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Lawmaker seeks to ban slots near malls

Slots

With the fate of a proposed slots casino at Arundel Mills mall hanging in the balance, a state lawmaker said Tuesday that he will seek legislation prohibiting such facilities near shopping centers.

Del. Ron George (R-Anne Arundel) said he has prepared a bill that would ban slot machines within 1,000 feet of a shopping center, church, community center, playground or school -- with the exception of slots placed at existing horse tracks.

Two key votes affecting the proposed mall site could come Monday: one by a state location commission, the other by the Anne Arundel County Council. After months of delay, the council will consider zoning legislation needed for the slots casino to be proceed.

George said that fellow legislators and citizens have "expressed shock" that 2007 legislation would allow "a gambling facility in a busy shopping mall." Lawmakers reconvene in mid-January for their annual 90-day session.

"I am releasing this information now so the Anne Arundel County Council will know the state legilslature may like a chance to clarify their intent with the original bill," George said. "My constituents overwhelmingly prefer [slots] at a racetrack rather than a shopping center, mall or in the middle of a community that is not currently near a gambling location."

The Arundel Mills proposal is the only bid for an Anne Arundel slots license pending before the state commission. A bid to put slots at Laurel Park racetrack was disqualified in February because the track owners did not provide a required multi-million licensing fee.

In a statement Tuesday, George said he had requested an opinion from the Attorney General confirming that his restrictions could be enacted through legislation. Several key provisions of Maryland's slots program are now part of the state Constitution.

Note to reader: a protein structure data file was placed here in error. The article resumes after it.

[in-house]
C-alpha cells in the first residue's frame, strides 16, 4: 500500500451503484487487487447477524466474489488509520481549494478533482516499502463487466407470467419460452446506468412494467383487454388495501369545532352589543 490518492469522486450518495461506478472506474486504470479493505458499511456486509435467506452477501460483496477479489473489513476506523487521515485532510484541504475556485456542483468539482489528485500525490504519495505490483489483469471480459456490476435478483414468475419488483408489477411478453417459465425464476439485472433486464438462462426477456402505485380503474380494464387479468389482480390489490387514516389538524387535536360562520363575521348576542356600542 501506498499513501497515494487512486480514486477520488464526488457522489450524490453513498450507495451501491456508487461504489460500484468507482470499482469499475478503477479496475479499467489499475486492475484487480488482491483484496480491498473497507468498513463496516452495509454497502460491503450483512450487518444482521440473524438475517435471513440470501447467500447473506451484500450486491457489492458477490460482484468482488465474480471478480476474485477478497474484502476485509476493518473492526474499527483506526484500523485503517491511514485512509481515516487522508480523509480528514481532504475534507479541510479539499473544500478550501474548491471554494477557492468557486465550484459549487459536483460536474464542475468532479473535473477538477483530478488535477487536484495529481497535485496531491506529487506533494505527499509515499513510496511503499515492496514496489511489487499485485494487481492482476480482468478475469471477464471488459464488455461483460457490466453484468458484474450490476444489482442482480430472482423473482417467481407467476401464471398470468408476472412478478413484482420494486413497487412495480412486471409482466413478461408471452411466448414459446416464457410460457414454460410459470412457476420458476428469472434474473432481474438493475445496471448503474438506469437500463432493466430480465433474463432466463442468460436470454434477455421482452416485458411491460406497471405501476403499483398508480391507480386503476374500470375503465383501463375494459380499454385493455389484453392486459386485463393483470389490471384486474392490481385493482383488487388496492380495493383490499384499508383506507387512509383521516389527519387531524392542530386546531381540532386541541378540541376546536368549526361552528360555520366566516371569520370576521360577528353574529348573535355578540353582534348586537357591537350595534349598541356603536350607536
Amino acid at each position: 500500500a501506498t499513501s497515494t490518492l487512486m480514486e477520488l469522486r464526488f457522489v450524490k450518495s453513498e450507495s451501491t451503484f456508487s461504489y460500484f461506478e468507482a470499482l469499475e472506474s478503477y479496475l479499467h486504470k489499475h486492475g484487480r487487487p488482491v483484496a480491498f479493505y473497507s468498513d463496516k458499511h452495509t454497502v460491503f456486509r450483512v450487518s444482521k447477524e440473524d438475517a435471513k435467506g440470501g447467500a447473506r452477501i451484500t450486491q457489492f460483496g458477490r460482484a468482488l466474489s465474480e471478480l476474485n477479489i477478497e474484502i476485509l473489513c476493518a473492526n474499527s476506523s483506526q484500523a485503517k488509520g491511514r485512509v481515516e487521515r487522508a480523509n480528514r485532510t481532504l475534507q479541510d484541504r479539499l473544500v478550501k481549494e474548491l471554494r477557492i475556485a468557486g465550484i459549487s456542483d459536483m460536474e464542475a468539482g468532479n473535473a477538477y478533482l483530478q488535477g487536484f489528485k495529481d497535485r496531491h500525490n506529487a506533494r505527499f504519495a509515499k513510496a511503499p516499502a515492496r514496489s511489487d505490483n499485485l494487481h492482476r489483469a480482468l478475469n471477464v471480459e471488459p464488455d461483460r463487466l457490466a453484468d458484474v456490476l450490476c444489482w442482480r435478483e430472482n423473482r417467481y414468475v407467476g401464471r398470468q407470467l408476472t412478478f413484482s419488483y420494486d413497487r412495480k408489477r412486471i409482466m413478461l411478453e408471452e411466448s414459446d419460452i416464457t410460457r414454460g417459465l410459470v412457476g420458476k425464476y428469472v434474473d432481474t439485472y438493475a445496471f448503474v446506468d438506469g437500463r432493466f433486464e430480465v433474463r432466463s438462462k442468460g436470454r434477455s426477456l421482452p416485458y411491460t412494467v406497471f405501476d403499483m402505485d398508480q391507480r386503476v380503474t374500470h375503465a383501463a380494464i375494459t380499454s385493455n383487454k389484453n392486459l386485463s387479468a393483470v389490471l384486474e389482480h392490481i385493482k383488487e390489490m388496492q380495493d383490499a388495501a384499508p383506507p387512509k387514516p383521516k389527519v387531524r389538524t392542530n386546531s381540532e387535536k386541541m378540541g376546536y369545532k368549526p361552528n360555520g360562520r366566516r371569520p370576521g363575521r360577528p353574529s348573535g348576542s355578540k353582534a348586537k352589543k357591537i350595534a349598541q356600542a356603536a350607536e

In response to a request from The Washington Post, the Attorney General's Office released an email sent last month by Debbie Yatsuk, a legislative assistant to George.

"Del. George is interested in prohibiting slots at locations where families go for other reasons," Yatsuk wrote to Bonnie Kirkland, an assistant attorney general. "Is it possible to create a bill for such, or would it need a constitutional amendment, or is it not feasible at all in your opinion?"

"It is my view that the General Assembly may enact laws to further restrict the location of [slots] facilities," Kirkland wrote back. "It is also my view, however, that 'locations where families go for other reasons' is way too broad to survive a legal challenge. The bill would need to specify the location where the facilities would be prohibited -- for example, within a certain distance (specify) of a church, school, playground or shopping mall."

By John Wagner  |  December 1, 2009; 3:08 PM ET
Categories:  John Wagner , Slots  
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Comments

Way to make the state look good Mr. George. Seriously, bravo.

Come on down to Maryland, we'll pull the rug out from under you at the last minute.

Posted by: EricS2 | December 1, 2009 4:17 PM | Report abuse

If O'Malley's slots commission approves slots before the Anne Arundel County Council, he will own the responsibility for the decision. Period.

www.stopslotsatam.com

Posted by: Hanover_Resident | December 1, 2009 8:27 PM | Report abuse

I suspect most voters thought they were voting to allow slots at race tracks and off-site betting locations. Upon seeing slots at, or near, shopping malls and near communities, those voters may have realized themselves victims of a bait-and-switch type of scheme. By then, it would be too late. Thank you Delegate George for standing up and casting light on this issue!

Posted by: jfalcon | December 2, 2009 3:00 PM | Report abuse

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